Review: PanicLab - Swan Lake II: Dark Waters - Chelsea Theatre

Performance: 24 & 25 November 2015
Reviewed by Donald Hutera - Monday 14 December 2015

PanicLab - Jordan Lennie in 'Swan Lake II: Dark Waters' Photo: Dinah Mullen

Performance reviewed: 25 November

Identity – in terms of age, gender, ethnicity and sexuality – was the theme of the 2015 edition of Chelsea Theatre’s Sacred, an annual season of performances, screenings and installations assembled this year with curatorial in-put from the Live Art Development Agency.

I caught a couple of evenings, including one given – with tongue very much in cheek – the umbrella title Old Dears that focused on the histories of a generation of radical and now mature feminist artists including Liz Aggiss and Geraldine Pilgrim. The public discussion in which they took part was followed by performances from Marcia Farquhar, whose Recalibrating Hope: (h)old dear and let go was a carefully calibrated stream of consciousness fuelled by 45rpm records; and Mexico’s Rocio Boliver, collaborating with nearly two dozen women (including art-critic-turned-performer Sarah Kent, a mainstay of my own GOlive programming) on a collective living tableau called Between Menopause and Old Age, Alternative Beauty that used strong and sometimes bloody imagery to both underscore and play with ‘the horror of old age’ from a female perspective.

My other Sacred venture, earlier that same week, was a double bill kicked off by Sylvia Rimat in a thoughtful piece about time. This Moment Now featured simple rhythmic movement (some of it cued by drummer Chris Langton), an audience tea break and a brief but beguiling guest appearance by a cockerel. The surprise of the latter dovetailed neatly with the night’s second work, Swan Lake II: Dark Waters by PanicLab. Directed and co-choreographed by Joseph Mercier with the performer Jordan Lennie, this solo is in some ways more conventionally staged than some of this plucky, investigative young company’s previous work, and not entirely satisfying in its present state, but it benefits from pockets of gutsy, sensual invention and strong casting.

Rachel Good’s striking set, atmospherically lit by Ziggy Jacobs-Wyburn, is an island of white feathers above which hangs the corpse of a (fake) swan. Muscular but lithe, the long-locked Lennie emerges naked from the down via a series of slow tumbles and stretches that do drag on a bit. The slow-burn start, however, has a quietly spectacular pay-off. The initially sleepy-seeming yet instinctually determined Lennie gathers eggs hidden among the feathers, and one that might’ve been nestling in his bottom, finally cracking it with a messy, reclining – save for an elegantly erect leg – and orgasmic shudder.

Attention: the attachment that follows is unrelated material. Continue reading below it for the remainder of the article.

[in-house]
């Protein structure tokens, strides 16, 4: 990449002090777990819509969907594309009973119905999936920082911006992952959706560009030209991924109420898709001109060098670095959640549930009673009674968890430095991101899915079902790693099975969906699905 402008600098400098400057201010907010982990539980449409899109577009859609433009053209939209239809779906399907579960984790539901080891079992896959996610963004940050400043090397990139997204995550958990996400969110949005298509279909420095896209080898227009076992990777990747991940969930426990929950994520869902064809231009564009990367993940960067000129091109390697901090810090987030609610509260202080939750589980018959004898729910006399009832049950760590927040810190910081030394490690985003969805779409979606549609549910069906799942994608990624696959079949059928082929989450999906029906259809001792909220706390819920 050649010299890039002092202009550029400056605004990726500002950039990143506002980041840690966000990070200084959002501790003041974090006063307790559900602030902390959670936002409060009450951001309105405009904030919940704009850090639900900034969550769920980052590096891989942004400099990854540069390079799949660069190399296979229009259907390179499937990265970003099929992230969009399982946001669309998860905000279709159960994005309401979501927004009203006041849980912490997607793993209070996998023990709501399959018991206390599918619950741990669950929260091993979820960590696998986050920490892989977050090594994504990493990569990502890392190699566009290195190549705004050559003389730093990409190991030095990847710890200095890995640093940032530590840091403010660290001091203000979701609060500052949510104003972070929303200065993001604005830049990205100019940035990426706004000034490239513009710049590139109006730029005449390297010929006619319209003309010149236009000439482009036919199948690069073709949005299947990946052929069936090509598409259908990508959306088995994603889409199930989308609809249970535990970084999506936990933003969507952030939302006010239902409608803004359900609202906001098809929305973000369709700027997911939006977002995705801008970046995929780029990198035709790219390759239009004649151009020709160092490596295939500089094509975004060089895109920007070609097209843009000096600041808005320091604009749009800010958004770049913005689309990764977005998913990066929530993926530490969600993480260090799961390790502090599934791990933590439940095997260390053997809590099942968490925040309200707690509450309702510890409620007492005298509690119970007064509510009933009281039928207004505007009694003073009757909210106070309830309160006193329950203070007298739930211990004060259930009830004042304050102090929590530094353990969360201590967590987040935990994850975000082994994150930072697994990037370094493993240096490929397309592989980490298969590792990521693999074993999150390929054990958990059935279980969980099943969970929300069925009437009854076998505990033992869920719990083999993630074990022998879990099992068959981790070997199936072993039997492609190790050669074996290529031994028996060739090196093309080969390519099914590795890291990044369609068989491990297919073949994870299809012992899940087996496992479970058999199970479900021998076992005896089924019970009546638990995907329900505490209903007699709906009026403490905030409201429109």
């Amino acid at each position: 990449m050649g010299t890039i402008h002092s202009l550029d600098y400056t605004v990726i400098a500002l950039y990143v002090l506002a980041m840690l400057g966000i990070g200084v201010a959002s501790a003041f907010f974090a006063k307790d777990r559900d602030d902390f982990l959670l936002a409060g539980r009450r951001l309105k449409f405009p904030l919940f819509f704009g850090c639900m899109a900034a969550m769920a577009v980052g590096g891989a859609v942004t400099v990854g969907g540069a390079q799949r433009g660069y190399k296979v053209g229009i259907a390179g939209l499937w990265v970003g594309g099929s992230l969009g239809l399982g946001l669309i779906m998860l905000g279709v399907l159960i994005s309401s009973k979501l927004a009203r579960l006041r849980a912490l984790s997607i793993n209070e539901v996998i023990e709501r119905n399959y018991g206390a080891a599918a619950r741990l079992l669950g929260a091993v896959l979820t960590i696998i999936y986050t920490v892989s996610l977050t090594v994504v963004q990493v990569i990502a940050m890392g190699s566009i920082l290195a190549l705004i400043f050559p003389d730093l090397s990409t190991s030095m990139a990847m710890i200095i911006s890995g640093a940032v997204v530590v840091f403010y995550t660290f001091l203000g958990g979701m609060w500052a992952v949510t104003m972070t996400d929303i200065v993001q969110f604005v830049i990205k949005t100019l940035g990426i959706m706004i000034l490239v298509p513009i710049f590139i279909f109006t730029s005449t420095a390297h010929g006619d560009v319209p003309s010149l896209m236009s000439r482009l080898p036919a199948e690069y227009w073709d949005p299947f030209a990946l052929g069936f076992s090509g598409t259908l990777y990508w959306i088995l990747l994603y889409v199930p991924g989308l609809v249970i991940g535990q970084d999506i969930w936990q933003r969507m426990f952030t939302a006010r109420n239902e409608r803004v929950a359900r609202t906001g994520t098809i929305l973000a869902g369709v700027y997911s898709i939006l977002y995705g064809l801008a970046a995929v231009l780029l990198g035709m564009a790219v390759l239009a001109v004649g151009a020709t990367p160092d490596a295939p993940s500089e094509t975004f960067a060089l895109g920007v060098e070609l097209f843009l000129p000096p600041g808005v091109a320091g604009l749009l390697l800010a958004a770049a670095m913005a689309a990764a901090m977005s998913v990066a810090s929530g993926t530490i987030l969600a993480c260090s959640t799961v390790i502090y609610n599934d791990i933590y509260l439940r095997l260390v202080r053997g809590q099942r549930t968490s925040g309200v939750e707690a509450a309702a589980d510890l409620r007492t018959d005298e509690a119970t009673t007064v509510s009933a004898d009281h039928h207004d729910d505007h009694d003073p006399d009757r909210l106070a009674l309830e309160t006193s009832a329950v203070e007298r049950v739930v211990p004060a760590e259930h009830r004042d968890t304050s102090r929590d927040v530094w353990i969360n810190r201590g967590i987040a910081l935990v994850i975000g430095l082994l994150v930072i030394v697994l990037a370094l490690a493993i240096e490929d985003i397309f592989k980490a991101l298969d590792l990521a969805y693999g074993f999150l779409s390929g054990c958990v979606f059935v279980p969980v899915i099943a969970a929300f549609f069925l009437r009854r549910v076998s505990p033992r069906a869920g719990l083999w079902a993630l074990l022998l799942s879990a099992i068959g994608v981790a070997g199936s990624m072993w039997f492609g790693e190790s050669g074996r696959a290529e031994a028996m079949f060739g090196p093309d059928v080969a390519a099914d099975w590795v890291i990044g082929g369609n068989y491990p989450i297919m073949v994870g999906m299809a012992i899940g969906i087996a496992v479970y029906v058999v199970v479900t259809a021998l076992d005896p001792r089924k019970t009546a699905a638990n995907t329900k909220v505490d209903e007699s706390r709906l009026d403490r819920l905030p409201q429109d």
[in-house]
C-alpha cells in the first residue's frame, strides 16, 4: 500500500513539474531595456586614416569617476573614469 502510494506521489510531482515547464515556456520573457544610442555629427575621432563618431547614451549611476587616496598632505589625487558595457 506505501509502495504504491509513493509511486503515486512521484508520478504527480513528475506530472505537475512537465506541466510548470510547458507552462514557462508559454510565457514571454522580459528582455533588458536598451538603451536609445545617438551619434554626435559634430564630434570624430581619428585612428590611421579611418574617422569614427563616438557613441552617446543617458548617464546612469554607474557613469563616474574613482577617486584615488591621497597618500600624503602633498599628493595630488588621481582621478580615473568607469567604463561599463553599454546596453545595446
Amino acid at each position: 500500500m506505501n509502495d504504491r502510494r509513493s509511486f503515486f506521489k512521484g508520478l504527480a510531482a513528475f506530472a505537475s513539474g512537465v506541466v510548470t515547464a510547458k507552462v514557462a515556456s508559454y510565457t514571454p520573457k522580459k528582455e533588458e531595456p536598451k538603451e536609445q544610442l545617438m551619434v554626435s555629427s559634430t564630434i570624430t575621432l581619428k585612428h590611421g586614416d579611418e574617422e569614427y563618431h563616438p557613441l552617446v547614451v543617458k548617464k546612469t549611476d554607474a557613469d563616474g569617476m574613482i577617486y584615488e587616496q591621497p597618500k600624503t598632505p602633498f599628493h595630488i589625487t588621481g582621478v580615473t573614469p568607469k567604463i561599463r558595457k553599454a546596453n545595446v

Besides being beautiful to look at, Lennie has presence and timing. Is the lone character he’s embodying half-bird? There’s definitely something wild about him, but also knowing. Gradually he evinces an awareness of being observed, slyly making eye contact with us. A version of this performance has been presented in a cabaret setting, and it shows in Lennie’s teasing cognizance of his own display as well as the show’s sometimes dubious, shallow humour.

As the signal of a kind of character evolution Lennie dons princely tights. Other symbols of a more modern civilisation are buried among the feathers: an iPhone, with which to quickly snap a selfie, and a frying pan and small, plug-in hob upon which Lennie cooks – and, dully, eats – an omelette made from the eggs he’s hunted up. Lennie also unearths (or should I say unfeathers?) a small white tent, tucking himself inside for a short spell and re-materialising blindfolded and in pointe shoes. He finds his feet, rising from the floor and breathing in ways that accentuate his ribcage and midriff – good stuff, this, but overindulged. Additionally he does a rolling, would-be lyrical love dance to the suspended swan that’s set, a tad obviously, to The Carpenters’ cherishably kitsch classic Close to You. Spoiler alert: eventually the faux bird is rather clunkily lowered, allowing Lennie to engage in a final spot of avian necrophilia.

Part of my semi-resistance to PanicLab’s admittedly original take on the famous tropes of Swan Lake is that its waters aren’t dark enough – not for my taste, anyway. I’m not saying I wanted the show to be a downer, nor do I mean to devalue it as a piece of entertainment. It’s just that for all its considerable surface attractions and potential wit, it lacks a deeper beauty and poignancy. The borderline camp comedy didn’t quite chime with the undercurrent of aching isolation, loneliness and longing that I suspect was among its makers’ intentions. Lennie was something to see but ultimately I didn’t believe him as much as I might’ve wished.

www.chelseatheatre.org.uk


Donald Hutera is a long-time free-lance writer (The Times, People Dancing and more), curator (GOlive, Chelsea Arts Collective), dramaturg and workshop leader (English National Ballet’s Dance is the Word). Find him on Twitter: @donaldhutera

Photos: Dinah Mullen



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